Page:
Dr. Delanghe produced an expert report, which was submitted to the USADA in the course of the preparation for the AAA/CAS hearing.

Dr. Delanghe came to the four following conclusions:
• The pre-analysis quality of the sample collected on July 25, 2005 was not sufficient to obtain a reliable analysis result.
• In the case of severe exercised-induced proteinuria (like in Jeanson’s case), there is a serious concern about the validity of the EPO test.
• The negative results of a sample taken three days later [note: by the World Anti-Doping Agency] question the positivity of the July 25 sample.
• A detailed analysis of the pherogram suggests the presence of EPO-like proteins in Ms. Jeanson’s urine.

The report further states, “Genevieve Jeanson produces specific urinary proteins which are cross reacting with monoclonal antibody AE7A5 as used in the epo test by UCLA.”

The summary can be found at

“I know that I’ll never be able to convince everyone of my innocence,” Ms. Jeanson said. “Innocence cannot be proven. But Dr. Delanghe’s work has shed light on the probable causes of the incident on July 25. I want to thank him for his interest in my case, as I would like to thank everyone who helped and supported me during this difficult period of my life.”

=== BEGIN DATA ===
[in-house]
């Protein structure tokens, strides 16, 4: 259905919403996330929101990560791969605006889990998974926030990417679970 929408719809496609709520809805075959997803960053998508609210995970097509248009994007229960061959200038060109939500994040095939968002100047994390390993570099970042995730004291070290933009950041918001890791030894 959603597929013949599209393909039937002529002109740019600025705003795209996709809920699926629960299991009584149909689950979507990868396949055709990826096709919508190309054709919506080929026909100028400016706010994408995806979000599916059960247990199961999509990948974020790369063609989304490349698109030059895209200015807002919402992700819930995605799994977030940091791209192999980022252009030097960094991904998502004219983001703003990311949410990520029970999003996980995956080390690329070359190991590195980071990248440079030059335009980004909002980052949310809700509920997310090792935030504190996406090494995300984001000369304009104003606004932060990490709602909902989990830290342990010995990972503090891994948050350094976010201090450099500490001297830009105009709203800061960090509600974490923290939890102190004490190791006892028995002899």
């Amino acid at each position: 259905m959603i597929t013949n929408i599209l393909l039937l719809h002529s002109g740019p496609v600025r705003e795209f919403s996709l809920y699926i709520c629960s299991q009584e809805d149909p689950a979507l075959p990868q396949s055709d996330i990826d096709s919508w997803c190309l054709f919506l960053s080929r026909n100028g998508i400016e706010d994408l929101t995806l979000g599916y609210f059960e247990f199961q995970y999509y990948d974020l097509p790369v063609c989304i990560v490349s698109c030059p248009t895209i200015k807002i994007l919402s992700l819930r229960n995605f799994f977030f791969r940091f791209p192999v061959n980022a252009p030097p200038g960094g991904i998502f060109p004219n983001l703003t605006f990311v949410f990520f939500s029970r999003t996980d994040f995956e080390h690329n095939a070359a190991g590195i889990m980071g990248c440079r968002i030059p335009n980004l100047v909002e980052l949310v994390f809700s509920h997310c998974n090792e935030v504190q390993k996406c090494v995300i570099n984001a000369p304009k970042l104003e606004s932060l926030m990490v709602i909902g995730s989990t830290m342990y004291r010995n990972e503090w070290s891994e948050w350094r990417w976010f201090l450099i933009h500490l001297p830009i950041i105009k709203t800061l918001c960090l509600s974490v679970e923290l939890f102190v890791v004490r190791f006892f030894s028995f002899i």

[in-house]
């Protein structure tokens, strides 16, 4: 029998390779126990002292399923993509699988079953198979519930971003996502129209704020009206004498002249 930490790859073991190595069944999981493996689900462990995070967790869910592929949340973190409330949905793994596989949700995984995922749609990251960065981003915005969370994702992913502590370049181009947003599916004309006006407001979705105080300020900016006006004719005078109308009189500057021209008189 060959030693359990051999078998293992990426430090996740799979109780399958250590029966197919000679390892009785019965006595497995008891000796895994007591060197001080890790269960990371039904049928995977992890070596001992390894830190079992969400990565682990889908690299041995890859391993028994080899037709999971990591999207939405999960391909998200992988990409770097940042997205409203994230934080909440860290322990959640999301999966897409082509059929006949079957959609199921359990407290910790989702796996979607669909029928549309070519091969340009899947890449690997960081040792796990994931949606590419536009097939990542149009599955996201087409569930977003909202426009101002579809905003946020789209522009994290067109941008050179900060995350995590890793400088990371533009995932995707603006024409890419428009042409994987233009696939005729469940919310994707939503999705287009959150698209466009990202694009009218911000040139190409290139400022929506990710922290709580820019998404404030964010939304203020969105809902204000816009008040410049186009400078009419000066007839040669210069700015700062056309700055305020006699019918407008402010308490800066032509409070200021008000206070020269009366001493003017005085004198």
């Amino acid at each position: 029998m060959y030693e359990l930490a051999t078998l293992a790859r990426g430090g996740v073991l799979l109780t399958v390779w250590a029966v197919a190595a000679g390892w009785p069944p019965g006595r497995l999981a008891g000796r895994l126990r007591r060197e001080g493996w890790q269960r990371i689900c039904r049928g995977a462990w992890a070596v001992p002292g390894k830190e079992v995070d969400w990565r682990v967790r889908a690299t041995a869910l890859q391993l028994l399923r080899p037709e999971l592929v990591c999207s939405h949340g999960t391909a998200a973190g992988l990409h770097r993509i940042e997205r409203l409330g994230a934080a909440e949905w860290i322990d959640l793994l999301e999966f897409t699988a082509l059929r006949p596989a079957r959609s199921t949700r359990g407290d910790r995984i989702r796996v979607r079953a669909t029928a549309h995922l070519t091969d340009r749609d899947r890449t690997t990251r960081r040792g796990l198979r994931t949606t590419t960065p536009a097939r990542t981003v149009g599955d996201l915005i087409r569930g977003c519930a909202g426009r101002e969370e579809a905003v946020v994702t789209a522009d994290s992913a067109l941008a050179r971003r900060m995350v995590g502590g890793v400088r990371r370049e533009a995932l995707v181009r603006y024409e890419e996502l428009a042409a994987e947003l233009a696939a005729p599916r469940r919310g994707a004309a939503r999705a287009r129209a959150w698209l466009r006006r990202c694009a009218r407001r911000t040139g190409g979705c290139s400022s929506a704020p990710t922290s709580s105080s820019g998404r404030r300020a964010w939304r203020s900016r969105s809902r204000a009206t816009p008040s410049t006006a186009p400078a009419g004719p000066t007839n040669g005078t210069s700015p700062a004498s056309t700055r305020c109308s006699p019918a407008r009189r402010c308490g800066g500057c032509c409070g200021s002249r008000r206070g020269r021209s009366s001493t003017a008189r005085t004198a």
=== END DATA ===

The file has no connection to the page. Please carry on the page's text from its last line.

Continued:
Jeanson in a lone breakaway on 2002 Gila Monster stage during the The Tour of the Gila on her way to a solo victory in the leaders jersey. Photo c.

When asked about whether she will return to competition, Ms. Jeanson replied, “I’m 25 and I still have a lot of good years ahead of me. But accepting the USADA’s offer was a difficult decision. Other decisions will wait.”

Excerpt  from Dr. Dr. Delanghe critical study:
The summary can be found at

Basic facts:
Ms. Genevieve Jeanson tested positive for recombinant erythropoeitin in both an A and a B urine sample which was prelevated on July 25th 2005. However, the athlete denied epo abuse. An independent investigation was therefore initiated to check the possibility that in the particular case of Ms Jeanson the results of the positive epo test could be explained by false positivity

Post-exercise proteinuria is an important caveat for the epo test
As early as March 2003, Dr. G. Peltre and professor W. Thormann predicted these kinds of analytical problems with the epo test. This was mentioned in their official WADA report (which was removed from the WADA website when we started our investigations). On page 11 of their report (copy enclosed), one can read some prophetic statements regarding the effect of strenuous physical exercise on the epo test.

Specific investigations on cross-reactivity
The adopted epo test is based on a combination of isoelectric focusing and double immunoblotting, and distinguishes between endogenous and recombinant human Epo. It was demonstrated that this test can occasionally lead to the false-positive detection of rhEpo (epoetin-B) in postexercise, protein-rich urine, probably because the adopted monoclonal anti-Epo antibodies are not monospecific (Beullens et al Blood 2006).